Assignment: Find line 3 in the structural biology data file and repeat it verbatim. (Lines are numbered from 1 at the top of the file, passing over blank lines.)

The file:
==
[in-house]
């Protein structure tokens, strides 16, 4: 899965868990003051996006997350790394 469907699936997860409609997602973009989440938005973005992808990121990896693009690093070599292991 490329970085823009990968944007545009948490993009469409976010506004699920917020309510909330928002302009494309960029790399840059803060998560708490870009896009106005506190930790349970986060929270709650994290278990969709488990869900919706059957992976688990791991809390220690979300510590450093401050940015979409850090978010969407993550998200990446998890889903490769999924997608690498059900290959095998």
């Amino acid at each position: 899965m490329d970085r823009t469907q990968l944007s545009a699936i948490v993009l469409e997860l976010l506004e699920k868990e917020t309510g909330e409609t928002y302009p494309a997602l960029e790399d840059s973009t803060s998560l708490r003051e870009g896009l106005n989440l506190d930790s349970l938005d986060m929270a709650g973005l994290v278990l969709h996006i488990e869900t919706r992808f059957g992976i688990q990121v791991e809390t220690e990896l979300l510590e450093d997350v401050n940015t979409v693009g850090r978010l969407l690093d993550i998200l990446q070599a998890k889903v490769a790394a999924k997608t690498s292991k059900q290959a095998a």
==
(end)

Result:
């Amino acid at each position: 899965m490329d970085r823009t469907q990968l944007s545009a699936i948490v993009l469409e997860l976010l506004e699920k868990e917020t309510g909330e409609t928002y302009p494309a997602l960029e790399d840059s973009t803060s998560l708490r003051e870009g896009l106005n989440l506190d930790s349970l938005d986060m929270a709650g973005l994290v278990l969709h996006i488990e869900t919706r992808f059957g992976i688990q990121v791991e809390t220690e990896l979300l510590e450093d997350v401050n940015t979409v693009g850090r978010l969407l690093d993550i998200l990446q070599a998890k889903v490769a790394a999924k997608t690498s292991k059900q290959a095998a």